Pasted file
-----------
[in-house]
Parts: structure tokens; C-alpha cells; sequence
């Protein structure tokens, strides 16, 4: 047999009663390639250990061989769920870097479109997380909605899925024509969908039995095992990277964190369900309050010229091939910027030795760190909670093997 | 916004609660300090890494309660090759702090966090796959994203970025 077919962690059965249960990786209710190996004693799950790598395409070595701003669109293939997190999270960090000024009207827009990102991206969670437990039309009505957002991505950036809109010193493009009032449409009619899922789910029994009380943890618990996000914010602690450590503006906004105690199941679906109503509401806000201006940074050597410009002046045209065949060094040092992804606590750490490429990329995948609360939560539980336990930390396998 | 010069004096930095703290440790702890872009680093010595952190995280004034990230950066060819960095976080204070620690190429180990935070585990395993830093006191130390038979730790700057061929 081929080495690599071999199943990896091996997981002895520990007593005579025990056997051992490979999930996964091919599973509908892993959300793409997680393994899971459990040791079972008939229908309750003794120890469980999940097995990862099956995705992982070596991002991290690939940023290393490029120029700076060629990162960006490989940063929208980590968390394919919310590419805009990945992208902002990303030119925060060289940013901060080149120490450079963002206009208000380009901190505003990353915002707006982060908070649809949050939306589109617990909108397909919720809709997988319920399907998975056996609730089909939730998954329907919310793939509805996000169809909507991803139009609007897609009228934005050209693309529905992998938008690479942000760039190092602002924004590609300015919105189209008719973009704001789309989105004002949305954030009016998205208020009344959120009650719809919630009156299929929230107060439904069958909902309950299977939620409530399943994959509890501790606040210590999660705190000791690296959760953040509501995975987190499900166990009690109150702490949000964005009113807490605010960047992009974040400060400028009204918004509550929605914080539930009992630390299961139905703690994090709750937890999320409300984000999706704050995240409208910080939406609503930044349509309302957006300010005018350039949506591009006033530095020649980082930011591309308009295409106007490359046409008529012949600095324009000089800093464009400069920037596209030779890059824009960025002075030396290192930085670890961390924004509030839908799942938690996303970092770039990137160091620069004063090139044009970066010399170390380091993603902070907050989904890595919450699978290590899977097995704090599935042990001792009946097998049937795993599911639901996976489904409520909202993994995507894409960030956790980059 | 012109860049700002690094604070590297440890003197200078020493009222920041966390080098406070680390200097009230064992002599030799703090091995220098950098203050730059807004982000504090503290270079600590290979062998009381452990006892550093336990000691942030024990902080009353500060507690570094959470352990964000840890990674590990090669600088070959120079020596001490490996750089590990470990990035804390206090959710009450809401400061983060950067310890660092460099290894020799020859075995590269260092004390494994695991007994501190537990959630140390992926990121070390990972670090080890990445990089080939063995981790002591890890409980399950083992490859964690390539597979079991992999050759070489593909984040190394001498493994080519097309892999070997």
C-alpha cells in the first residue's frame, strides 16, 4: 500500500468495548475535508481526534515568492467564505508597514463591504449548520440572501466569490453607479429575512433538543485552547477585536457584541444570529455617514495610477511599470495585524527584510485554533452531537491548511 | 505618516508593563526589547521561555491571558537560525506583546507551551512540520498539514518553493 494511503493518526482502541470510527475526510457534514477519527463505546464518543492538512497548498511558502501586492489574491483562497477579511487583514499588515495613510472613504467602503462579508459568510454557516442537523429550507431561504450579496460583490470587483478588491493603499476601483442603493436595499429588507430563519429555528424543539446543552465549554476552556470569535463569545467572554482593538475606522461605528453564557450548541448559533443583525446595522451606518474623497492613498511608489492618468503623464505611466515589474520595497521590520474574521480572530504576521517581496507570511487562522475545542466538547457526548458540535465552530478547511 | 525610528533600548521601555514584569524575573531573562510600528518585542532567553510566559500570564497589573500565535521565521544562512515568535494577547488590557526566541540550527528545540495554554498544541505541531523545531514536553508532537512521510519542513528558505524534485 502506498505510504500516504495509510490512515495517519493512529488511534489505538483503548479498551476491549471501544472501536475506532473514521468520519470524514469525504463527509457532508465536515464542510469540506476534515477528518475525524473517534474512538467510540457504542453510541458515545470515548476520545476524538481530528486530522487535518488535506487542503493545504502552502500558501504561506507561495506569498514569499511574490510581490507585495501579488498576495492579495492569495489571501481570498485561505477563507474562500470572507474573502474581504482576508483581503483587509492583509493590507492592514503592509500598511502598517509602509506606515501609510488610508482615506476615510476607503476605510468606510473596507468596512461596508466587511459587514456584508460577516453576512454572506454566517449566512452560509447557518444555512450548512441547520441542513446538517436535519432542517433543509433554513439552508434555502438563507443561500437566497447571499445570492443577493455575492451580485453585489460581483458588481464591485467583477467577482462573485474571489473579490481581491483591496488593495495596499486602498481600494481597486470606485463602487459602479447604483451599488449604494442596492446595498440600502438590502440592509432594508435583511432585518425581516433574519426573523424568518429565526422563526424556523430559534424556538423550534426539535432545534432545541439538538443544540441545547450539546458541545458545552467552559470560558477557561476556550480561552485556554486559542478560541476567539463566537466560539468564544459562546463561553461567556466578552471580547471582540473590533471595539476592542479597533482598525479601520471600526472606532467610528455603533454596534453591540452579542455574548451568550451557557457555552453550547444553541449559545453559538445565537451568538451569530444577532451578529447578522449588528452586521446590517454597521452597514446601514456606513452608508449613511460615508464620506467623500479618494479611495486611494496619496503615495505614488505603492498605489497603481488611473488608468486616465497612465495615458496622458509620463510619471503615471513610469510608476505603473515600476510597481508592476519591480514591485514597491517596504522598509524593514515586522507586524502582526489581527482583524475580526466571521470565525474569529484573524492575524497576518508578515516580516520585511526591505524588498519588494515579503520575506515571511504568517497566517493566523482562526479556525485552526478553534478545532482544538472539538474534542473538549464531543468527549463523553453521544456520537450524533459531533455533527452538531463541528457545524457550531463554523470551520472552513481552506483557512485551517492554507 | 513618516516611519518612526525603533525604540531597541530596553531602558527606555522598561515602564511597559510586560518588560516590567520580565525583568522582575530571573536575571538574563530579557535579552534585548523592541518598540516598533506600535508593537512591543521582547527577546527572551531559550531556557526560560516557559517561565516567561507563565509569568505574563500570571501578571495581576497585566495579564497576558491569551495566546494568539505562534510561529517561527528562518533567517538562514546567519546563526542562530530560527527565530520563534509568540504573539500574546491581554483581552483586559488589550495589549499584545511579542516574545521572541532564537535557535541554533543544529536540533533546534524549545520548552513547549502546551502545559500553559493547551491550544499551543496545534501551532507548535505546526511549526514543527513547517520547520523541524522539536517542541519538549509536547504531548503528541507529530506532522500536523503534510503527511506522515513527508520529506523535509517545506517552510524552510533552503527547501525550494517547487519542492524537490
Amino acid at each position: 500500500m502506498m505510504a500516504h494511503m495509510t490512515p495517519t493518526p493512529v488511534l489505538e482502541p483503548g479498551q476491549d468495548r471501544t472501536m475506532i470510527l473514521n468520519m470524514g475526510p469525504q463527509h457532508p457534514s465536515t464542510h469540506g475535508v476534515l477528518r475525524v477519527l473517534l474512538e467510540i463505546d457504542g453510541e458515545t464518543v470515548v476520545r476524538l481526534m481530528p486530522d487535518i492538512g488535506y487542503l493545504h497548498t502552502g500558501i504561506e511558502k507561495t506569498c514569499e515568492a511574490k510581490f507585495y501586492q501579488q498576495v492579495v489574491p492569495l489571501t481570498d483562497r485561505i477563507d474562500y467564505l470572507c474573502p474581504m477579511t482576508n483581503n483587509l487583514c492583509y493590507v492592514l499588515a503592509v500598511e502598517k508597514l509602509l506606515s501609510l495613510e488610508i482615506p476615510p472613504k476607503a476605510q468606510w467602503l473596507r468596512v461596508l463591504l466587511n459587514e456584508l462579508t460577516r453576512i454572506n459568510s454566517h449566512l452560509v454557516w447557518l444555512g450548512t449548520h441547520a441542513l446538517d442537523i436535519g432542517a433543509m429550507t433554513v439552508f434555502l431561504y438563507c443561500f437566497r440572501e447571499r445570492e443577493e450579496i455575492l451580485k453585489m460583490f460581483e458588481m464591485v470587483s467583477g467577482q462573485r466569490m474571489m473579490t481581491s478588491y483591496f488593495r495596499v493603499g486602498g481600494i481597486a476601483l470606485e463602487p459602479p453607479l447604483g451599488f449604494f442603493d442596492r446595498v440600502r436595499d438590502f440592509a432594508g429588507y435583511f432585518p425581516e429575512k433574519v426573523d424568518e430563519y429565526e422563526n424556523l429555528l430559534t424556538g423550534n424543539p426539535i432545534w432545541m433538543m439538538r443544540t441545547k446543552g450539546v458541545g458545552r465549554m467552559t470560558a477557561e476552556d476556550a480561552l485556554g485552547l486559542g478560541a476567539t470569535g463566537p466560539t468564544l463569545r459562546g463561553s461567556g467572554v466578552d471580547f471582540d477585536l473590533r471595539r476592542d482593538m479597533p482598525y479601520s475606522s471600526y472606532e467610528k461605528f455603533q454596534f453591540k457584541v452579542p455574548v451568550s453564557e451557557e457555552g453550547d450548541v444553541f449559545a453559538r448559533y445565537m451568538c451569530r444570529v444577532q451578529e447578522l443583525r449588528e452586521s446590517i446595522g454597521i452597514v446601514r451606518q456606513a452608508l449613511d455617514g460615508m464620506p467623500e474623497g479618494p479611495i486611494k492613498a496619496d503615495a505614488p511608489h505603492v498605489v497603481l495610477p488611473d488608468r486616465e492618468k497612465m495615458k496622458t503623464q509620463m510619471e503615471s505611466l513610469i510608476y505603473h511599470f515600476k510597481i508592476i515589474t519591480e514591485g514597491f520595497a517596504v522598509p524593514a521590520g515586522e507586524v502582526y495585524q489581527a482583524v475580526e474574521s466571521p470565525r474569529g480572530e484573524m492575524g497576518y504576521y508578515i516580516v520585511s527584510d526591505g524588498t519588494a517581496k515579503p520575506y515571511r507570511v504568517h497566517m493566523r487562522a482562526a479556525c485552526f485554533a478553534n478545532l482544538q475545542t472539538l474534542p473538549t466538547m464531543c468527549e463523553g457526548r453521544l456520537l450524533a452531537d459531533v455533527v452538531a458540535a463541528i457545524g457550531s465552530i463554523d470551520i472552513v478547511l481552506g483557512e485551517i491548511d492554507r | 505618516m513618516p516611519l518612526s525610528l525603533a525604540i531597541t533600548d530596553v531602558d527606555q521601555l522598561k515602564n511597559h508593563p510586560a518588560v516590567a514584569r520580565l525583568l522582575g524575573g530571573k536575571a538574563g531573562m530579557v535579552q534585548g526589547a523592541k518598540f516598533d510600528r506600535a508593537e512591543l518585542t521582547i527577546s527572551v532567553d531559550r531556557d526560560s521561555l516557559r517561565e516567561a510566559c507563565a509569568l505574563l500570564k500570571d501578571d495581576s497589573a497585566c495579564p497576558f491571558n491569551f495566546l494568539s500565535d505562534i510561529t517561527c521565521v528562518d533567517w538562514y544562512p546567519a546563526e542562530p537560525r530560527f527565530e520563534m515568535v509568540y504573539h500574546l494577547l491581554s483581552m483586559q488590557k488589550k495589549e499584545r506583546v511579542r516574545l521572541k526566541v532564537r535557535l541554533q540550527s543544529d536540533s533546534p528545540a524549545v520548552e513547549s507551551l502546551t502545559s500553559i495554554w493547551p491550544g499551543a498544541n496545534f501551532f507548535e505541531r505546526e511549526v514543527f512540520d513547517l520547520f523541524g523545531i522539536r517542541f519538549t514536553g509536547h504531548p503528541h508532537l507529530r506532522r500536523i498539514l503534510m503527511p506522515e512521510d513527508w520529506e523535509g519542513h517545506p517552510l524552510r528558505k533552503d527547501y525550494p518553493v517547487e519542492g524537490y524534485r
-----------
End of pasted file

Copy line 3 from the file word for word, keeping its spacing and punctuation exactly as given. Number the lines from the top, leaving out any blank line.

């Protein structure tokens, strides 16, 4: 047999009663390639250990061989769920870097479109997380909605899925024509969908039995095992990277964190369900309050010229091939910027030795760190909670093997 | 916004609660300090890494309660090759702090966090796959994203970025 077919962690059965249960990786209710190996004693799950790598395409070595701003669109293939997190999270960090000024009207827009990102991206969670437990039309009505957002991505950036809109010193493009009032449409009619899922789910029994009380943890618990996000914010602690450590503006906004105690199941679906109503509401806000201006940074050597410009002046045209065949060094040092992804606590750490490429990329995948609360939560539980336990930390396998 | 010069004096930095703290440790702890872009680093010595952190995280004034990230950066060819960095976080204070620690190429180990935070585990395993830093006191130390038979730790700057061929 081929080495690599071999199943990896091996997981002895520990007593005579025990056997051992490979999930996964091919599973509908892993959300793409997680393994899971459990040791079972008939229908309750003794120890469980999940097995990862099956995705992982070596991002991290690939940023290393490029120029700076060629990162960006490989940063929208980590968390394919919310590419805009990945992208902002990303030119925060060289940013901060080149120490450079963002206009208000380009901190505003990353915002707006982060908070649809949050939306589109617990909108397909919720809709997988319920399907998975056996609730089909939730998954329907919310793939509805996000169809909507991803139009609007897609009228934005050209693309529905992998938008690479942000760039190092602002924004590609300015919105189209008719973009704001789309989105004002949305954030009016998205208020009344959120009650719809919630009156299929929230107060439904069958909902309950299977939620409530399943994959509890501790606040210590999660705190000791690296959760953040509501995975987190499900166990009690109150702490949000964005009113807490605010960047992009974040400060400028009204918004509550929605914080539930009992630390299961139905703690994090709750937890999320409300984000999706704050995240409208910080939406609503930044349509309302957006300010005018350039949506591009006033530095020649980082930011591309308009295409106007490359046409008529012949600095324009000089800093464009400069920037596209030779890059824009960025002075030396290192930085670890961390924004509030839908799942938690996303970092770039990137160091620069004063090139044009970066010399170390380091993603902070907050989904890595919450699978290590899977097995704090599935042990001792009946097998049937795993599911639901996976489904409520909202993994995507894409960030956790980059 | 012109860049700002690094604070590297440890003197200078020493009222920041966390080098406070680390200097009230064992002599030799703090091995220098950098203050730059807004982000504090503290270079600590290979062998009381452990006892550093336990000691942030024990902080009353500060507690570094959470352990964000840890990674590990090669600088070959120079020596001490490996750089590990470990990035804390206090959710009450809401400061983060950067310890660092460099290894020799020859075995590269260092004390494994695991007994501190537990959630140390992926990121070390990972670090080890990445990089080939063995981790002591890890409980399950083992490859964690390539597979079991992999050759070489593909984040190394001498493994080519097309892999070997």